By Mike Wynn, Engineer
The SVG files available on the site turned out to be just one that had been awkwardly stretched to the second size, so the curves didn’t match between the pieces. After some manipulation, I was able to clean up the patterns to get the curves to fit properly. You can find those files below.
I also added text on each pattern. Good thing I asked my wife to be specific. She wanted not only the pattern size and name of the template piece, but also the number of pieces to cut, an indicator that the seam allowance is included, and a self-generated pattern/series number she puts on all the patterns she generates on her own.
The next step was to get the acrylic, which was much more of an adventure than you would expect. Due to the Covid shutdown, this wasn’t a normal trip to the local plastic store (fortunately, we have one), it had to be ordered online. The curbside pick-up made me feel like I was in a movie version of some type of shady deal. “Call us when you get here and you’ll be told where to go to pick up your order. Drive around to the loading dock with the ‘plastics’ sign on it and stay in your car until someone brings out your order and sets it on the dock.” I was almost expecting “Leave cash in non-sequential bills in a plane paper bag.” and I felt like I should have had a trenchcoat and fedora.
After a quick test piece to make sure the settings were right, I dutifully produced the four sets of pattern pieces.
My wife was ecstatic at how the templates turned out. It’s much quicker to cut out fabric with them. She chose the transparent acrylic so she could see the fabric’s pattern through the template and make sure she wasn’t going to cut through something she wanted to highlight. The quilter’s use the term “fussy cut”, which I now understand.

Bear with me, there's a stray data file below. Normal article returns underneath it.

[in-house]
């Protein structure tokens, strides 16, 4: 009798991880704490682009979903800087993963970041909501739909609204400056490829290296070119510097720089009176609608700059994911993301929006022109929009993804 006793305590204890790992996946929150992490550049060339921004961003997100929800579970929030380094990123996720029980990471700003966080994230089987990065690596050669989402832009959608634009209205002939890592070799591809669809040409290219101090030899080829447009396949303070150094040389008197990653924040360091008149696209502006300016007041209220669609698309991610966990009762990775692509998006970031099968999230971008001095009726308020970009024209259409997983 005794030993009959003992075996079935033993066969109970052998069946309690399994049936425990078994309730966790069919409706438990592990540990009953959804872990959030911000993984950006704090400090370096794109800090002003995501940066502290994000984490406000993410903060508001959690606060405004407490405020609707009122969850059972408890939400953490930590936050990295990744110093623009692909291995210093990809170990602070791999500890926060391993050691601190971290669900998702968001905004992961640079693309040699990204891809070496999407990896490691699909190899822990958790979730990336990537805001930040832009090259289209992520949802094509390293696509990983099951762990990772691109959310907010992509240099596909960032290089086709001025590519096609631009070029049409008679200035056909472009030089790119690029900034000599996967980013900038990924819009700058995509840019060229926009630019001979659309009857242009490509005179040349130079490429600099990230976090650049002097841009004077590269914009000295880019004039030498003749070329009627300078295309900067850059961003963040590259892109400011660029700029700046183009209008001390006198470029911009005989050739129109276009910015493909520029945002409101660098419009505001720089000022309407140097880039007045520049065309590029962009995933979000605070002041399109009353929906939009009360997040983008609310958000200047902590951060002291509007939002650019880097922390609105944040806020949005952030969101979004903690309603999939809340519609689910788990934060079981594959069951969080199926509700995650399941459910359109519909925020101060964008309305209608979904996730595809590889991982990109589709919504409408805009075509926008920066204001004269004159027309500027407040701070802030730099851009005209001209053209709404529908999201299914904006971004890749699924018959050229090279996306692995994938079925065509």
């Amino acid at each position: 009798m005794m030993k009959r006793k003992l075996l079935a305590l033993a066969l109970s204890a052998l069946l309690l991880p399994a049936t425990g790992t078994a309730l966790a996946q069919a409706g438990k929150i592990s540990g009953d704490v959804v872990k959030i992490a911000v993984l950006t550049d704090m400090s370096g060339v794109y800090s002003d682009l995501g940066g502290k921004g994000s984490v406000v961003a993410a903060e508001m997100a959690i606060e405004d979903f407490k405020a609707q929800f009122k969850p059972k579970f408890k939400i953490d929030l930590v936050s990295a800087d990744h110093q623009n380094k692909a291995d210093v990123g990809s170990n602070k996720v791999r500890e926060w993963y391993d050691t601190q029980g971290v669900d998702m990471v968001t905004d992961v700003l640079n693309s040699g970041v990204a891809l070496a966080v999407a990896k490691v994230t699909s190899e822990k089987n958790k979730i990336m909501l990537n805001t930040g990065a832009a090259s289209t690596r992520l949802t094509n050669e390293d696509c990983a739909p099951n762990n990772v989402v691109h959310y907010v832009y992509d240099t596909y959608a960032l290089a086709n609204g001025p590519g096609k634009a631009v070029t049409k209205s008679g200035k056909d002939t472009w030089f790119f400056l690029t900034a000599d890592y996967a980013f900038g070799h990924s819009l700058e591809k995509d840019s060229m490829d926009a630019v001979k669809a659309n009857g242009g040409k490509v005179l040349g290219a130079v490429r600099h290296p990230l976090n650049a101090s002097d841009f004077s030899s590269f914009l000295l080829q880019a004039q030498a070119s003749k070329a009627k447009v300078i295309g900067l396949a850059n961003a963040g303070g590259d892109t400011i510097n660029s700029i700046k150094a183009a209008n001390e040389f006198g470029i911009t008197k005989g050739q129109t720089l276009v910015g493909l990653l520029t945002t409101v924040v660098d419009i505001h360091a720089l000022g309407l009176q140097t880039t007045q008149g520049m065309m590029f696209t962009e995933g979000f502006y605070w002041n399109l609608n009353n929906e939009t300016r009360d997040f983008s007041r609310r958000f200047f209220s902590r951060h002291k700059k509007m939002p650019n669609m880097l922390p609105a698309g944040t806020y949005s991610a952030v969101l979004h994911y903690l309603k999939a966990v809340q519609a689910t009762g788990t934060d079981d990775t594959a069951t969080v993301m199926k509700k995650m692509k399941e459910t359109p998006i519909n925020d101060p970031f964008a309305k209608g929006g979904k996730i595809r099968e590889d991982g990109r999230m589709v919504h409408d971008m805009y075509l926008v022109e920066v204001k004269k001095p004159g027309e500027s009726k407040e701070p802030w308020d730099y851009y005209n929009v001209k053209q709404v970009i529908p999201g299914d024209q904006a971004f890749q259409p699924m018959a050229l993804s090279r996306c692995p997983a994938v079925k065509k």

In hindsight, my wife thought of one more improvement. There should be an etched line indicating where the ¼” seam allowance lays. This would help with some of the fussy cuts by providing a way to see the areas that won’t be visible in the finished mask. Lessons learned for the next set of patterns.
Make Your Own
If you want to make masks like these, here is the original site of the patterns. Some additional information from my wife on her specific adaptations to the original patterns:
“The masks I'm making are slightly different in the use of underlining and interfacing, which she didn't use when I first read her page & downloaded the pattern. I also wanted to use ties vs elastic so there wasn't as limited use due to elastic fatigue. I also added a little pocket across the bridge of the nose to place removable wire for the fit. The reason for making the wire removable again was for fatigue of the wire due to washing/ drying/ etc. If you're interested in the ties, I've been cutting straight of grain vs using any of the bias', but the 40"x1.5" strip will be folded like packaged bias tape before being stitched closed using a double needle.”
If you want to make your own masks, here are the SVG files for all four sizes: